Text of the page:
TEN by Vladimir Radunsky


Age Range: 4 - 5
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Radunsky (Mannekin Pis, p. 961, etc.) tucks plenty of counting practice into this evergreen “family” story rich with Radunsky’s offbeat humor. He’s off and running even before the title page, with a labeled picture of an armadillo, “naked after taking a bath.” This is, of course, so that readers will know for sure what an armadillo is. However, little known to most will be the fact that armadillos “are very fond of fine clothes.” Hence the need to demonstrate certain favorites: ear socks, tail stockings, and “pretty dresses or elegant suits.” Finally, “The Story Begins.” Chattering along, he fills his pages with silly asides about his protagonists, whose names he can’t remember. Head over heels in love, Mr. and Mrs. Armadillo hug and play and finally Mrs. Armadillo becomes as big as ten armadillos. A two-page spread is filled mostly with Mrs. A. overwhelming the car as they race off to the hospital to have their baby. They are both overjoyed and overwhelmed when not one baby arrives, but ten. Because they can’t pick names, the newborns are named One through Ten and they get potties and baseball caps, tutus and pets (cows, mostly) from doting relatives—all of which tumble across the pages for young viewers to count. That’s about it: the babies arrive, receive their presents, then—open the flap—they pile into a boat-turned-carriage for an outing—and “they were all very happy.” Blue-nosed adult armadillos, nattily attired in patterned ear and tail socks, tumble with the infants across monochrome backgrounds in this bright, amiable, universally recognizable episode. (Picture book. 4-5)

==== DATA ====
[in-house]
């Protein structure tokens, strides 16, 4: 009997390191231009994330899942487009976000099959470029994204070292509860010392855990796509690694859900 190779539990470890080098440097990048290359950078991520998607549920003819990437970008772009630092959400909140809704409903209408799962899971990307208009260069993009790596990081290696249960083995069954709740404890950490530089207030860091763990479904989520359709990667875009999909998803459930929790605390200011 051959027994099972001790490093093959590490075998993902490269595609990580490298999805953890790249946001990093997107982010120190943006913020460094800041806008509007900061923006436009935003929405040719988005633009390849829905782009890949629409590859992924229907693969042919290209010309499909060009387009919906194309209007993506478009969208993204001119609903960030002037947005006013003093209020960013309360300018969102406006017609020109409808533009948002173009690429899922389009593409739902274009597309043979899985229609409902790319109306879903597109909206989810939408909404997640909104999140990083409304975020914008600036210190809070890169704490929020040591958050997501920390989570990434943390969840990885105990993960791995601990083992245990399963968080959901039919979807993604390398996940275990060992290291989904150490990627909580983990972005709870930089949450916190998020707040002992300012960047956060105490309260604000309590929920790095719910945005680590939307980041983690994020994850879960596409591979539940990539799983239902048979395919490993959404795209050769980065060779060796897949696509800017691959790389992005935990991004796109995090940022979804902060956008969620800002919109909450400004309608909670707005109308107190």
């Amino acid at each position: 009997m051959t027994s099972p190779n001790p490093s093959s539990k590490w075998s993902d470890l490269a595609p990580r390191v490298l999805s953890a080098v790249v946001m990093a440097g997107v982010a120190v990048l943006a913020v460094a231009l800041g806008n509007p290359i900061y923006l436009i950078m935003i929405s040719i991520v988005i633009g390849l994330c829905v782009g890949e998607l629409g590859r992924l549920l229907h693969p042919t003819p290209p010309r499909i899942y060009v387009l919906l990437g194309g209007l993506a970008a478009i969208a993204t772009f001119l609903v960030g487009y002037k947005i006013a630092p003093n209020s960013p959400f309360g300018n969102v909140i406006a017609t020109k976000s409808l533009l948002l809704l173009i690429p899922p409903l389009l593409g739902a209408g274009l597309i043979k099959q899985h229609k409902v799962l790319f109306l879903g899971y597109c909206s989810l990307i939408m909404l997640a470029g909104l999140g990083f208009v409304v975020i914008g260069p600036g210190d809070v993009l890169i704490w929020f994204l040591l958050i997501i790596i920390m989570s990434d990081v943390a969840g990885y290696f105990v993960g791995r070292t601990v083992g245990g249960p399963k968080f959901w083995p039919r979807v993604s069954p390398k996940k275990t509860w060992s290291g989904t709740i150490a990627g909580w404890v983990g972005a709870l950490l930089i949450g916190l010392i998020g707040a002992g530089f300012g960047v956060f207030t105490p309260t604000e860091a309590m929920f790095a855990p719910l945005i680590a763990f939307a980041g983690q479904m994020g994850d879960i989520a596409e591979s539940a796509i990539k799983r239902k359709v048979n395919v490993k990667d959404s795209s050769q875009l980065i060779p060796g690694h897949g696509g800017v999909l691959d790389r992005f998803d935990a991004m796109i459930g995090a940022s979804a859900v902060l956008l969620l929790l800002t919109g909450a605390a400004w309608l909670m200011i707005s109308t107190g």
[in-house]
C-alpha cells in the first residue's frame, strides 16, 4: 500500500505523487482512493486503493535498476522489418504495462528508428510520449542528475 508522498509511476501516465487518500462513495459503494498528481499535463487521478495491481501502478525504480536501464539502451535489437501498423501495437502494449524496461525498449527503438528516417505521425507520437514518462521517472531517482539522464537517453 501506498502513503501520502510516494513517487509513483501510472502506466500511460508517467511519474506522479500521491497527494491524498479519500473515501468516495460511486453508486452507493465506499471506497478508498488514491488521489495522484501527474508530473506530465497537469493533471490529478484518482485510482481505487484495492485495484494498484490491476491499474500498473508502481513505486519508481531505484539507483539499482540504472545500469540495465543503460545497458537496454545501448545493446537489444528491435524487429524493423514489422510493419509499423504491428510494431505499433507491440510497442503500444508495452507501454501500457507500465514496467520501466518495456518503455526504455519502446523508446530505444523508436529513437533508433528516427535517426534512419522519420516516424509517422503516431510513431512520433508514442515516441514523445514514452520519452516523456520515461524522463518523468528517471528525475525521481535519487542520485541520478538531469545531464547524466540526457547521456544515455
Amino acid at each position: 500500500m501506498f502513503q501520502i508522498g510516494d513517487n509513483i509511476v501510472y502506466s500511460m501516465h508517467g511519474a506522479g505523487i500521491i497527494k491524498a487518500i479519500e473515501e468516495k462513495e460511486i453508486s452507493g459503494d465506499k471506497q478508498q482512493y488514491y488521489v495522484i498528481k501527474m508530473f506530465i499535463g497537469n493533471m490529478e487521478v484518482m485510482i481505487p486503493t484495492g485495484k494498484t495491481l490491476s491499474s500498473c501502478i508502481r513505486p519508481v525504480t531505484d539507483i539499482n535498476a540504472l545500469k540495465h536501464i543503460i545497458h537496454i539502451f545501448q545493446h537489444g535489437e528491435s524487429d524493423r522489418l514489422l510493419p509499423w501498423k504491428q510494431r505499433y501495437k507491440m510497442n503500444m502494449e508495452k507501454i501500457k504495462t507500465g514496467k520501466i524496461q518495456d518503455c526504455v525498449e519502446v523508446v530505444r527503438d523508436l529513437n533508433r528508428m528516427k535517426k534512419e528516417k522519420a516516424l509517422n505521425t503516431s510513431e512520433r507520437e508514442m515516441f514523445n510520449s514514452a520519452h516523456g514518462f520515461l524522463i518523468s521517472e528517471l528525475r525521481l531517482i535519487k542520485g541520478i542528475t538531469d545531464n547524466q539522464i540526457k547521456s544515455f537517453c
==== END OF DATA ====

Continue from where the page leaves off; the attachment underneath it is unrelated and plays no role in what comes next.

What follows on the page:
Pub Date: Sept. 1st, 2002
ISBN: 0-670-03563-7
Page count: 32pp
Publisher: Viking
Review Posted Online:
Kirkus Reviews Issue: Aug. 15th, 2002


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